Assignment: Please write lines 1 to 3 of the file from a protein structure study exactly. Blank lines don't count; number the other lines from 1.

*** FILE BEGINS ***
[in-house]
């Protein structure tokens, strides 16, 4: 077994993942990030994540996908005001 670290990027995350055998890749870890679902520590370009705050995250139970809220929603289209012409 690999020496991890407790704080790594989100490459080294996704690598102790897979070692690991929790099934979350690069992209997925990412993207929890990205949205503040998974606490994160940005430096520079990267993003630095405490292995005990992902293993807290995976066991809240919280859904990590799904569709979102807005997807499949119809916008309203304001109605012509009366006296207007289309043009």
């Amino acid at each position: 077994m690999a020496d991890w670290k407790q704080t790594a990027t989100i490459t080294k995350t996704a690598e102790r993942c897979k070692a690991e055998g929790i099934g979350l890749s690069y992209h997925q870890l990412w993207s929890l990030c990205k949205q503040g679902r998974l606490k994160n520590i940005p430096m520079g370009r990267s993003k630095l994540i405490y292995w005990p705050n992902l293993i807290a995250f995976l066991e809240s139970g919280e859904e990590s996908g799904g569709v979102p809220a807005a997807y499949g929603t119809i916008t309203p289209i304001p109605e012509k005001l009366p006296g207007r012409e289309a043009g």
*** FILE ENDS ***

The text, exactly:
[in-house]
């Protein structure tokens, strides 16, 4: 077994993942990030994540996908005001 670290990027995350055998890749870890679902520590370009705050995250139970809220929603289209012409 690999020496991890407790704080790594989100490459080294996704690598102790897979070692690991929790099934979350690069992209997925990412993207929890990205949205503040998974606490994160940005430096520079990267993003630095405490292995005990992902293993807290995976066991809240919280859904990590799904569709979102807005997807499949119809916008309203304001109605012509009366006296207007289309043009």
């Amino acid at each position: 077994m690999a020496d991890w670290k407790q704080t790594a990027t989100i490459t080294k995350t996704a690598e102790r993942c897979k070692a690991e055998g929790i099934g979350l890749s690069y992209h997925q870890l990412w993207s929890l990030c990205k949205q503040g679902r998974l606490k994160n520590i940005p430096m520079g370009r990267s993003k630095l994540i405490y292995w005990p705050n992902l293993i807290a995250f995976l066991e809240s139970g919280e859904e990590s996908g799904g569709v979102p809220a807005a997807y499949g929603t119809i916008t309203p289209i304001p109605e012509k005001l009366p006296g207007r012409e289309a043009g």